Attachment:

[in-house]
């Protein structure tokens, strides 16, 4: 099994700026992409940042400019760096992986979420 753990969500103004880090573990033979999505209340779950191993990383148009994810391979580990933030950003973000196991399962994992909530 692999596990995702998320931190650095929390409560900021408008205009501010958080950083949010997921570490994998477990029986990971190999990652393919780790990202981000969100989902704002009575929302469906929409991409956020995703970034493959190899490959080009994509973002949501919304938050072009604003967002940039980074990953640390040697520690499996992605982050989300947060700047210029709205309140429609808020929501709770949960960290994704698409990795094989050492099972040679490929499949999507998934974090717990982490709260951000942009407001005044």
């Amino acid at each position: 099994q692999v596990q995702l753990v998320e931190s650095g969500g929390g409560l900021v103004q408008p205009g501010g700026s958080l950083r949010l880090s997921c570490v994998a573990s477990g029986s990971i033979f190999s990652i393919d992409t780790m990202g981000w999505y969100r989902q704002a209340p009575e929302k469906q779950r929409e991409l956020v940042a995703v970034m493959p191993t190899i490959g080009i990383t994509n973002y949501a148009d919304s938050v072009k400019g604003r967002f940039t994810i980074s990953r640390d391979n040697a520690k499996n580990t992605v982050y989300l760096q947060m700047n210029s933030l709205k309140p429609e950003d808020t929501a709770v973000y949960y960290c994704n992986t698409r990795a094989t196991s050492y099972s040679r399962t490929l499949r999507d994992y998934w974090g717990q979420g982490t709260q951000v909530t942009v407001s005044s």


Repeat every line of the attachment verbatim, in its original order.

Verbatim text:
[in-house]
């Protein structure tokens, strides 16, 4: 099994700026992409940042400019760096992986979420 753990969500103004880090573990033979999505209340779950191993990383148009994810391979580990933030950003973000196991399962994992909530 692999596990995702998320931190650095929390409560900021408008205009501010958080950083949010997921570490994998477990029986990971190999990652393919780790990202981000969100989902704002009575929302469906929409991409956020995703970034493959190899490959080009994509973002949501919304938050072009604003967002940039980074990953640390040697520690499996992605982050989300947060700047210029709205309140429609808020929501709770949960960290994704698409990795094989050492099972040679490929499949999507998934974090717990982490709260951000942009407001005044």
């Amino acid at each position: 099994q692999v596990q995702l753990v998320e931190s650095g969500g929390g409560l900021v103004q408008p205009g501010g700026s958080l950083r949010l880090s997921c570490v994998a573990s477990g029986s990971i033979f190999s990652i393919d992409t780790m990202g981000w999505y969100r989902q704002a209340p009575e929302k469906q779950r929409e991409l956020v940042a995703v970034m493959p191993t190899i490959g080009i990383t994509n973002y949501a148009d919304s938050v072009k400019g604003r967002f940039t994810i980074s990953r640390d391979n040697a520690k499996n580990t992605v982050y989300l760096q947060m700047n210029s933030l709205k309140p429609e950003d808020t929501a709770v973000y949960y960290c994704n992986t698409r990795a094989t196991s050492y099972s040679r399962t490929l499949r999507d994992y998934w974090g717990q979420g982490t709260q951000v909530t942009v407001s005044s």